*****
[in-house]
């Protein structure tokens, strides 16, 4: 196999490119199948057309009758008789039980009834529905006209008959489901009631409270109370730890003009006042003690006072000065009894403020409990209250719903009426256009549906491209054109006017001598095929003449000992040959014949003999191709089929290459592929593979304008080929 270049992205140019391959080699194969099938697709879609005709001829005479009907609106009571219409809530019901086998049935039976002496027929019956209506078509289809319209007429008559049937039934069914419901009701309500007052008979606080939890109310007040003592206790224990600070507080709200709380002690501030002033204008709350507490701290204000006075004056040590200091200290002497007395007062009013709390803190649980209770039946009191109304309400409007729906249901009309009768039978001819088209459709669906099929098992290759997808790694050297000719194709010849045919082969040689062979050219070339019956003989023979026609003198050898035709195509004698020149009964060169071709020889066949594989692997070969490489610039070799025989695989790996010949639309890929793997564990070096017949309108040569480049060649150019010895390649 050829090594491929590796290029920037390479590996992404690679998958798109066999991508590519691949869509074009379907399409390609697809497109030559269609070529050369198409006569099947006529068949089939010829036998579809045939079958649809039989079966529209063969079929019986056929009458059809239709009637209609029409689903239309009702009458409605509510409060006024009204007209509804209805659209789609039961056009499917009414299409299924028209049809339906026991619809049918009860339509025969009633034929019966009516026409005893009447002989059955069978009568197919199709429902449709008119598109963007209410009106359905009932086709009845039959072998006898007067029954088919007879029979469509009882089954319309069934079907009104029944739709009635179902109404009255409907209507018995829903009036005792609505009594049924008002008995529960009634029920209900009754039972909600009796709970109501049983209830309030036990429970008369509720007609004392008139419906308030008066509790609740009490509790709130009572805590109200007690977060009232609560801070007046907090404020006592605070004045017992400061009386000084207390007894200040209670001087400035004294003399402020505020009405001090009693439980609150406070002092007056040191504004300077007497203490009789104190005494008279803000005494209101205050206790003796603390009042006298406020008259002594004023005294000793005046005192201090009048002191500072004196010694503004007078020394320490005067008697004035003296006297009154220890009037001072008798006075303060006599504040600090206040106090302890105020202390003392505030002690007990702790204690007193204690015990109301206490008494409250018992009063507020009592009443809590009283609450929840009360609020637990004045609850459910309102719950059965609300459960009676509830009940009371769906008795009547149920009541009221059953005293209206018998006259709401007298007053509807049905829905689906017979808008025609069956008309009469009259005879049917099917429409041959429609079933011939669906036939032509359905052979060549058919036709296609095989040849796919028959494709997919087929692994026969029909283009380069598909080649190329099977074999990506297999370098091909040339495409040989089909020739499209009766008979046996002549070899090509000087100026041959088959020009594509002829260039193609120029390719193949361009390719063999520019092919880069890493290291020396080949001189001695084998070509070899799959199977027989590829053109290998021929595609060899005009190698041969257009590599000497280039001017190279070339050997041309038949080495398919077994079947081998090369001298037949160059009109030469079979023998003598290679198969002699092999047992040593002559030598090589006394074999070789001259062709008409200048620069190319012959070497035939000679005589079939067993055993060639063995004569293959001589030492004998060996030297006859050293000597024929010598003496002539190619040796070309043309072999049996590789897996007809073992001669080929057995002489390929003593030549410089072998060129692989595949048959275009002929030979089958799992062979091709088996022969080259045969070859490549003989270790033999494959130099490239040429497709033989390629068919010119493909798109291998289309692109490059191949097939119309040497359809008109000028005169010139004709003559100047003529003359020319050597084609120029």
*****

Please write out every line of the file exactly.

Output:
[in-house]
């Protein structure tokens, strides 16, 4: 196999490119199948057309009758008789039980009834529905006209008959489901009631409270109370730890003009006042003690006072000065009894403020409990209250719903009426256009549906491209054109006017001598095929003449000992040959014949003999191709089929290459592929593979304008080929 270049992205140019391959080699194969099938697709879609005709001829005479009907609106009571219409809530019901086998049935039976002496027929019956209506078509289809319209007429008559049937039934069914419901009701309500007052008979606080939890109310007040003592206790224990600070507080709200709380002690501030002033204008709350507490701290204000006075004056040590200091200290002497007395007062009013709390803190649980209770039946009191109304309400409007729906249901009309009768039978001819088209459709669906099929098992290759997808790694050297000719194709010849045919082969040689062979050219070339019956003989023979026609003198050898035709195509004698020149009964060169071709020889066949594989692997070969490489610039070799025989695989790996010949639309890929793997564990070096017949309108040569480049060649150019010895390649 050829090594491929590796290029920037390479590996992404690679998958798109066999991508590519691949869509074009379907399409390609697809497109030559269609070529050369198409006569099947006529068949089939010829036998579809045939079958649809039989079966529209063969079929019986056929009458059809239709009637209609029409689903239309009702009458409605509510409060006024009204007209509804209805659209789609039961056009499917009414299409299924028209049809339906026991619809049918009860339509025969009633034929019966009516026409005893009447002989059955069978009568197919199709429902449709008119598109963007209410009106359905009932086709009845039959072998006898007067029954088919007879029979469509009882089954319309069934079907009104029944739709009635179902109404009255409907209507018995829903009036005792609505009594049924008002008995529960009634029920209900009754039972909600009796709970109501049983209830309030036990429970008369509720007609004392008139419906308030008066509790609740009490509790709130009572805590109200007690977060009232609560801070007046907090404020006592605070004045017992400061009386000084207390007894200040209670001087400035004294003399402020505020009405001090009693439980609150406070002092007056040191504004300077007497203490009789104190005494008279803000005494209101205050206790003796603390009042006298406020008259002594004023005294000793005046005192201090009048002191500072004196010694503004007078020394320490005067008697004035003296006297009154220890009037001072008798006075303060006599504040600090206040106090302890105020202390003392505030002690007990702790204690007193204690015990109301206490008494409250018992009063507020009592009443809590009283609450929840009360609020637990004045609850459910309102719950059965609300459960009676509830009940009371769906008795009547149920009541009221059953005293209206018998006259709401007298007053509807049905829905689906017979808008025609069956008309009469009259005879049917099917429409041959429609079933011939669906036939032509359905052979060549058919036709296609095989040849796919028959494709997919087929692994026969029909283009380069598909080649190329099977074999990506297999370098091909040339495409040989089909020739499209009766008979046996002549070899090509000087100026041959088959020009594509002829260039193609120029390719193949361009390719063999520019092919880069890493290291020396080949001189001695084998070509070899799959199977027989590829053109290998021929595609060899005009190698041969257009590599000497280039001017190279070339050997041309038949080495398919077994079947081998090369001298037949160059009109030469079979023998003598290679198969002699092999047992040593002559030598090589006394074999070789001259062709008409200048620069190319012959070497035939000679005589079939067993055993060639063995004569293959001589030492004998060996030297006859050293000597024929010598003496002539190619040796070309043309072999049996590789897996007809073992001669080929057995002489390929003593030549410089072998060129692989595949048959275009002929030979089958799992062979091709088996022969080259045969070859490549003989270790033999494959130099490239040429497709033989390629068919010119493909798109291998289309692109490059191949097939119309040497359809008109000028005169010139004709003559100047003529003359020319050597084609120029």